When he was President, he was obviously a very busy man, with a lot of demands on his time. Whenever I would call his secretary, Joan Murphy, a woman of great dignity and poise, to test the waters, I would ask her: “Now, Joan, imagine you’re Snow White and one of the Seven Dwarves is in the next room. Tell me now, would that fellow this morning be Sleepy, or Dopey, or Sneezy? Or pray tell, would he be Grumpy?”
“Now, now, Father,” Joan would titter.
As a result of his hectic schedule, it would be hard to get him to respond to my calls. I told him in frustration one time: “Locatelli, you know the best way to get you to return my calls? I’ll tell your secretary that I’m in trouble, or need a big favor. Then I know you’ll answer my calls!”
And it’s the truth, isn’t it? Whenever there was an illness, a death, or some personal crisis, Paul would always be there, ready to help out, solve problems, and give solid advice. When I worked in Campus Ministry, if a priest was needed for a mass, or a wedding, or a funeral, as busy as he was, Fr. Locatelli would always be available.
For a sturdy Italian boy, Paul had his share of medical problems over the years. He told me once that his ideal doctor was one who was old, fat, and who smoked. That way, he could do whatever he wanted to. He figured he knew more than they did, so one time I told him: “Paul, you’re really amazing. I know you’ve got your CPA, your M.Div. and your Ph.D.—when did you get your M.D.?”
In this regard, I want to offer a special thanks to Paul’s primary care physician, Bart Lally ’59, a contemporary from their days at SCU. Bart was at a very special prayer/anointing ceremony we had for Paul at El Camino Hospital a couple weeks back. You are a real credit to your Jesuit education at St. Ignatius and SCU, Bart. Not only are you a competent physician, but you treated our dear Paul with such tender, loving care, and we thank you so much.
I’m coming in for a landing, Loco, so just relax and cool your jets up there in Heaven. Of all the things that I loved about Paul Locatelli, one of the greatest is that he never forgot his roots. This boy from Boulder Creek, who accomplished so very much in his short 71 years, was deeply proud of his Italian farming roots, and loved his brothers and their families more than anything. Unlike some powerful people, Paul always lived simply and preferred to be with family, brother Jesuits, and friends. Fancy places, famous people, and the trappings of power never interested him.
Paul Locatelli was a Jesuit’s Jesuit. Entrusted with responsibilities from novitiate secretary to rector to delegate to the last general congregation in Rome, he was always available to go where there was the greatest need. His care for senior, ailing Jesuits was remarkable.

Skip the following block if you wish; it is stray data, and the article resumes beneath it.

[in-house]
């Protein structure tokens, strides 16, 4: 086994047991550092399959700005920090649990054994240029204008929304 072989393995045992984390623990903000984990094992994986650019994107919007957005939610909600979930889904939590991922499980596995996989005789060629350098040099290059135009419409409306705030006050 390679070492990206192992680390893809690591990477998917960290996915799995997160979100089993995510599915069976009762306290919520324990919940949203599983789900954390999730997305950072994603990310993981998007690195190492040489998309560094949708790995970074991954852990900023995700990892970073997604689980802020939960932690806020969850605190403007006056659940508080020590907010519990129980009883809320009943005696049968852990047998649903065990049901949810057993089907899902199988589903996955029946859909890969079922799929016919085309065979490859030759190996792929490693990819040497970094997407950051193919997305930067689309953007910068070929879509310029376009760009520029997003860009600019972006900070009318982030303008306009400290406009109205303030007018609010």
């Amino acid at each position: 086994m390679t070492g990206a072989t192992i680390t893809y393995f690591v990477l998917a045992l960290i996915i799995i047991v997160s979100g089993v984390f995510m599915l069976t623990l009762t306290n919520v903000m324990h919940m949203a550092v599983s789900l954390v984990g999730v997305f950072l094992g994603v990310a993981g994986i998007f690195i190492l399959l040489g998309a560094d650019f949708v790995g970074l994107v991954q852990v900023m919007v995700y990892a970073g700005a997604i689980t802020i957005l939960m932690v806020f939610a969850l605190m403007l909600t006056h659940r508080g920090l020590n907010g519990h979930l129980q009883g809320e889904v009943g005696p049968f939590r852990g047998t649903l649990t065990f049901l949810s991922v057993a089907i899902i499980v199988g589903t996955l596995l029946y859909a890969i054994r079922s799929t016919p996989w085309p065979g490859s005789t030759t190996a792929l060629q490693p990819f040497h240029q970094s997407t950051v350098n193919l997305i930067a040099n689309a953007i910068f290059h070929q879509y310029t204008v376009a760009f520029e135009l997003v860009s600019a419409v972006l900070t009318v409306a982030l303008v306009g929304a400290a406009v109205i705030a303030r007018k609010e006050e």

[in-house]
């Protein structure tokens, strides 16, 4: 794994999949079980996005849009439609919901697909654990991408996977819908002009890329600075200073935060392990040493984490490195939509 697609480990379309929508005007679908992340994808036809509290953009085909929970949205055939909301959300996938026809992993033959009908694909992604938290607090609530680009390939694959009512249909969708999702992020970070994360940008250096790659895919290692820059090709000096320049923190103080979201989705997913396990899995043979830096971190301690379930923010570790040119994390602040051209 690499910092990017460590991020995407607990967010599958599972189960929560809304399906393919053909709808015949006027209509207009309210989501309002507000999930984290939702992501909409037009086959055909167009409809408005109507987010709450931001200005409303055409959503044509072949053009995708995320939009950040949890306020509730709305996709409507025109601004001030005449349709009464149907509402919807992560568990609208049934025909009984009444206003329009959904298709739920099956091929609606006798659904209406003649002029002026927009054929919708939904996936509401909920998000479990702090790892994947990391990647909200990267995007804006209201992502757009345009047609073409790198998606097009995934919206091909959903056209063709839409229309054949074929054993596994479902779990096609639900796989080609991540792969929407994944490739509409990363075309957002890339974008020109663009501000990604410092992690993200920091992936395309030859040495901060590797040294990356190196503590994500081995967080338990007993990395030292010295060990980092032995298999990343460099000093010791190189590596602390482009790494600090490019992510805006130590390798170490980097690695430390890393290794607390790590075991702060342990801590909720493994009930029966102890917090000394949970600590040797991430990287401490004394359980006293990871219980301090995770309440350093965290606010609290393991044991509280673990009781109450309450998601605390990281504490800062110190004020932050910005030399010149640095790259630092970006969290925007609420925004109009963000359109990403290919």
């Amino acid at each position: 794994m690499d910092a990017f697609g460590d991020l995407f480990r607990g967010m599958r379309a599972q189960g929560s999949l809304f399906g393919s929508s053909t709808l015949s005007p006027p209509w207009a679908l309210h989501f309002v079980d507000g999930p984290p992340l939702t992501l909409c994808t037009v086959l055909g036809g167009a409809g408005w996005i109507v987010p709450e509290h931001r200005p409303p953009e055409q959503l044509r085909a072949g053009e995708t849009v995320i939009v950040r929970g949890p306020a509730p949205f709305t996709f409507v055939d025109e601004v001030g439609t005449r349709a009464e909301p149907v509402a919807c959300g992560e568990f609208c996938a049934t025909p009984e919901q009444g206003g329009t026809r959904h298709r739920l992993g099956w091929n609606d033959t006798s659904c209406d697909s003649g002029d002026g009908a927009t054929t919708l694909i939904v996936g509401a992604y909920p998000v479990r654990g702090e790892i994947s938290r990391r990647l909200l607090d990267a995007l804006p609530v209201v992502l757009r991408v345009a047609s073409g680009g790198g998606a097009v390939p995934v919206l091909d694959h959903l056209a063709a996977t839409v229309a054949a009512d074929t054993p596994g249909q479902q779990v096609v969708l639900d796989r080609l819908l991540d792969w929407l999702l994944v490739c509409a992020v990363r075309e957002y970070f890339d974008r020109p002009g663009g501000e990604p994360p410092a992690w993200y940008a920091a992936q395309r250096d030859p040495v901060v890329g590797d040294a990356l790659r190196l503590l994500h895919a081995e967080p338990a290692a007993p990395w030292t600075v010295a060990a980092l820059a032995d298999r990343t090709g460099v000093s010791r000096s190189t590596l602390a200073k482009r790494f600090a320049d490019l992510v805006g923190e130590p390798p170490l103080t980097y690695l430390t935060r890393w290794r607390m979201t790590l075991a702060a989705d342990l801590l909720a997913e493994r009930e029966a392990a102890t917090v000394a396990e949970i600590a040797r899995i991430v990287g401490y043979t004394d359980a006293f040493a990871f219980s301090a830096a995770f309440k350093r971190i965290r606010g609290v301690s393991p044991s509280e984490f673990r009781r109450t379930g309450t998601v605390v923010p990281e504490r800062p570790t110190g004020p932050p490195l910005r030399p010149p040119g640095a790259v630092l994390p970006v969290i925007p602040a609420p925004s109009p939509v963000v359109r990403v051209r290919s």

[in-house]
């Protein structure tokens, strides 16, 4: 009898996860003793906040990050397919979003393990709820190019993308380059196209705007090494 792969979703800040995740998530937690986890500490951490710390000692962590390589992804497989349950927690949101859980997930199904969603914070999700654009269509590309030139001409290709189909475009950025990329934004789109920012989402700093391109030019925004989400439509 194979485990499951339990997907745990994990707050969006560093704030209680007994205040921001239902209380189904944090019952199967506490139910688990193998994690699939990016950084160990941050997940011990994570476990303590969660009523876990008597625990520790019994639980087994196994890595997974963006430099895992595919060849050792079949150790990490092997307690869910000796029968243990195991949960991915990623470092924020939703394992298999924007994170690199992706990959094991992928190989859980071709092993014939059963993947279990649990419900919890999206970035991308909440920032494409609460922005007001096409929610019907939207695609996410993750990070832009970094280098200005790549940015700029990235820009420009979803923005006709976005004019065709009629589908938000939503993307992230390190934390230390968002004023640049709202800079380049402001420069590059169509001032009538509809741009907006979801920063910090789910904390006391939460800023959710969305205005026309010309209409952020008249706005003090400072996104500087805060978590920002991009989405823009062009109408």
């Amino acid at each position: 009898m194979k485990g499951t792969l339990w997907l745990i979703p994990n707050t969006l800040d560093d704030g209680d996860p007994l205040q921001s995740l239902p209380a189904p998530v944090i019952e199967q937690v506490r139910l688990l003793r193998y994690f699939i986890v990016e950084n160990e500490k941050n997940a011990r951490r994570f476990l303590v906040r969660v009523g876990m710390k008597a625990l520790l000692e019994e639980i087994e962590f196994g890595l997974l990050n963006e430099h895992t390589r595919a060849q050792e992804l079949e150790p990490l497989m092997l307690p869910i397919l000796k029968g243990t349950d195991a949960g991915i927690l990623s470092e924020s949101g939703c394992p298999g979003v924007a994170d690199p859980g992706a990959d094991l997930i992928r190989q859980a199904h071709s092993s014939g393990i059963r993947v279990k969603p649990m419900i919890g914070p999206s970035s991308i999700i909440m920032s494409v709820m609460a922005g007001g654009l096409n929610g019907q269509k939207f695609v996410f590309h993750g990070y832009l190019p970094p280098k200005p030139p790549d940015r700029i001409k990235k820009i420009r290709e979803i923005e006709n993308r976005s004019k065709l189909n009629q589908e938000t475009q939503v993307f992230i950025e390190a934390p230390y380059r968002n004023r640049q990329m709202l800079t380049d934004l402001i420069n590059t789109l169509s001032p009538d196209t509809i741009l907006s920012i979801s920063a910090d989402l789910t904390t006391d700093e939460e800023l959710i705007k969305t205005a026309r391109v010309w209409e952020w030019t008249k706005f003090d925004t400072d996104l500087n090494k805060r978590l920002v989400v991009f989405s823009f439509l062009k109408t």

When we had the big celebration in the Malley Center, honoring his 20 years of outstanding service as president, Al and Harry came up to me afterwards and wanted to know why he had to go, because he was doing such a good job. I told them that their brother was going to Rome because he’s a good Jesuit, a loyal son of Ignatius.
Al and Harry and your families, you have lost the greatest brother, uncle, and friend. Each and every one of us here this evening shares your sorrow. On behalf of the Jesuits gathered here especially, we want you to know that we are your brothers and always will be. Be alive in the Risen Lord Jesus, whom you loved so faithfully and served so well, Paul. We thank you for all you have been for us and given to us. You will always be in our hearts.
Until we meet again.
Don’t let your hearts be troubled
By Lynn Locatelli
It’s an honor to eulogize a great man. But when that great man is your uncle, and your uncle is Paul Locatelli, this becomes an honor of a lifetime. I learned of this honor four days ago while I was here at Santa Clara, taking care of my final checklist from Paul. After hearing “Oh, you got a checklist too?” from everyone I encountered, I realized that anyone who has ever worked for Paul has experienced The Checklist.
Paul was very adamant about creating progress and making positive change. And he knew the quickest way to make change is to simply get started. All great accomplishments begin with a vision. Let me share with you one of Paul’s visions. (Many of you are familiar with this, but please let me share it with you.)
An acute sense of the possible—it is what others don’t see. When those with similar vision are drawn together, something extraordinary happens. Paul Locatelli’s vision: 1988 to 2008. October 2008, we celebrated Paul’s visions transformed into reality.
Many of you folks in this audience are more qualified to share Paul’s great accomplishments over the decades, but it’s my duty once again to bring Paul’s inner character to life and wind his personal dimension and last moments into this final goodbye.
Father Mick said Paul was at his best when he was with his brothers. This means a lot of things. It means that Paul enjoyed simple moments. He enjoyed flying in small planes with his uncle and his brother Al. He enjoyed taking his younger brother Harry fishing. And Harry’s most vivid childhood memory of Paul was when they didn’t make it to the dam that day, when they did roll the Jeep before ever getting a chance to go fishing. Now any of you that have ridden with Paul over Highway 17 know what a white-knuckle experience that is—an Italian driver through and through. We’re just really glad he didn’t try for a pilot’s license.